As I’ve said before, I’m not one for post-modernism or complaints about “privilege” and whatnot. But on occasion even I think about things that can be taken for granted, especially when it comes to the pagan community. Assumptions that because you’re pagan, then you’re an activist, an artist, an environmentalist, you’re bisexual or polyamorous, or that you buy organic produce and go camping all the time annoy the hell out of me, especially from people who scream “check your privilege!” at the slightest provocation.
But there are such assumptions prevalent in the pagan community. And one core assumption that influences others seems to be the assumption that pagans must spend all free time and money on all things pagan. The hypocrisy of this assumption being present in a community that so often decries consumerism and materialism should not escape you. I’ve walked into some houses so crammed full of crystals and statues and dreamcatchers and pagan tchotckes that I could barely bring my aura in with me. This is like walking into the house of a Christian that is packed full of bibles and crucifixes and saint statues and votives. This kind of atmosphere often fails to radiate “reverence” so much as “crazy-obsessive.”
And this is an expression of privilege.
Not everyone can afford all that stuff. Not everyone has the space for it. And it’s kind of impolite to assume that if you do, that everyone else does as well.
See, I’m moving. My last house had two and a half bedrooms, two full baths, and basement access. From there we moved to a one bedroom apartment with a small storage unit. And now my significant other and I are moving into a three bedroom trailer that we will be sharing with three other people.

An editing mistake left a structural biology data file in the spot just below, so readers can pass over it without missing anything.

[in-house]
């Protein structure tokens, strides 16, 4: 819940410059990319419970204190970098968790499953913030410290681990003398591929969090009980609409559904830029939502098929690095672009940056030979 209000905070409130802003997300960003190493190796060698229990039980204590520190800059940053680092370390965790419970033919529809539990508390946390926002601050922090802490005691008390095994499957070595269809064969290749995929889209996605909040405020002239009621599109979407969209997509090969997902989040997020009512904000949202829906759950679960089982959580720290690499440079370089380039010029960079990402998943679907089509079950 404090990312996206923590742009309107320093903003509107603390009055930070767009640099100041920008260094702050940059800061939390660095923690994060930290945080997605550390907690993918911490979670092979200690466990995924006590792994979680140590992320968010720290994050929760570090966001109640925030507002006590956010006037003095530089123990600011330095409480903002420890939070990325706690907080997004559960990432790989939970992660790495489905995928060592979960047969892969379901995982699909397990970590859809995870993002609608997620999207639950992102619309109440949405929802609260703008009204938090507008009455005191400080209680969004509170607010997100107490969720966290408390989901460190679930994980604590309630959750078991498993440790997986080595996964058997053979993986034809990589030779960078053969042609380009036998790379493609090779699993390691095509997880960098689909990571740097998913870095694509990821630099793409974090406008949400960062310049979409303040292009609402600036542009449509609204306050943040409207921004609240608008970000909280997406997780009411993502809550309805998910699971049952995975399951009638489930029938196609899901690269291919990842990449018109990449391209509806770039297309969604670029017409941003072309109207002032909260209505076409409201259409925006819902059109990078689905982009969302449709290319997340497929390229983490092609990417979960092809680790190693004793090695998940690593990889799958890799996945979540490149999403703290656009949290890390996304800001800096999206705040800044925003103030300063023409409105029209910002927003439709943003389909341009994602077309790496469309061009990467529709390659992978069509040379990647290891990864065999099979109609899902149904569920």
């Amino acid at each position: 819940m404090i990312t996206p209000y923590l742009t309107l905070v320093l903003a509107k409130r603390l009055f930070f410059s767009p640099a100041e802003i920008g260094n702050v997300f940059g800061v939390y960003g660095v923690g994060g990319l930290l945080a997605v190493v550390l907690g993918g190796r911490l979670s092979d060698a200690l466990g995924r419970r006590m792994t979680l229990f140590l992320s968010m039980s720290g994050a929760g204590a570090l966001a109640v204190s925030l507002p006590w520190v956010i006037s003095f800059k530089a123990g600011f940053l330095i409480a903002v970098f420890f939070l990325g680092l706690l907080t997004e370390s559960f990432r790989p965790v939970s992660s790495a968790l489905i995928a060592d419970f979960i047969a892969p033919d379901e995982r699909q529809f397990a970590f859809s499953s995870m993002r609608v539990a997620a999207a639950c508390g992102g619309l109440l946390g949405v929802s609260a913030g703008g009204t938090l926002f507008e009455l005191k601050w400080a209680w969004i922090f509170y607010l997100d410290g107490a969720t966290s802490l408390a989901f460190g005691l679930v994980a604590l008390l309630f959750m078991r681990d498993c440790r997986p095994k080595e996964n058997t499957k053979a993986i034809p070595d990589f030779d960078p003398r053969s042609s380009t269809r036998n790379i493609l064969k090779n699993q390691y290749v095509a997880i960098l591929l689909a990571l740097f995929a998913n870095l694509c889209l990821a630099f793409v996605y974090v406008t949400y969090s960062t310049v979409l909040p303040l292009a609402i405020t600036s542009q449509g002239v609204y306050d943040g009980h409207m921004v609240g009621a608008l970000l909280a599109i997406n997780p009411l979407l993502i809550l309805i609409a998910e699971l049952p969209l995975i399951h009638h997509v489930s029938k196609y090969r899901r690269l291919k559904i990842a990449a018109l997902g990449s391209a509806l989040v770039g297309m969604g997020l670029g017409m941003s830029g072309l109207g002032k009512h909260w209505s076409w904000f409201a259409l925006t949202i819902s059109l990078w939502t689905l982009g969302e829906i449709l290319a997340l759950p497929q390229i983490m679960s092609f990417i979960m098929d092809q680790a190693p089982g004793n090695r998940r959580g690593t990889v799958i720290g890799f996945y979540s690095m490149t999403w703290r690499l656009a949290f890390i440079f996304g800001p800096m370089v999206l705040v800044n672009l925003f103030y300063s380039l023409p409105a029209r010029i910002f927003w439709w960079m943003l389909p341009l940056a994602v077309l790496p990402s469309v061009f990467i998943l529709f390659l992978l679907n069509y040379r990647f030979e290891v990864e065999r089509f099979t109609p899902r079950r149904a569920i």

Space is at a premium.
At my old place, I had an altar composed of a one by two foot table with drawers underneath, accompanied by a three shelf curio. It was very posh. In my current place, I had to consolidate to just the table, and I made it work. Now I will probably have to get rid of the table, reducing my altar space by about a third. Something’s got to go.
No don’t get me wrong — if you have the space and the money for all that stuff, good for you. If filling your house with pagan themed stuff makes you feel good, then go for it. If you really feel the need to have an altar that fills up an entire bookshelf, than all the more power to you. I’m not one to think that having that ability and taking advantage of it makes you privileged.
The assumption that everyone else use their space the same — or even worse, that they should, is where that privilege creeps in.
So how big should an altar be? Honestly, make it as big as your space allows, or as big as you want in your available space. Or as small as you want, or as small as space allows. Or don’t have one — who cares? But recognize that having a huge and elaborate altar is something that you may be able to do because you can afford the space/don’t have kids/have magically charged every possession you have so your whole house is your altar, but not everyone else can. Or likewise, recognize that if you had that space, but don’t anymore, you can survive the consolidation experience just fine.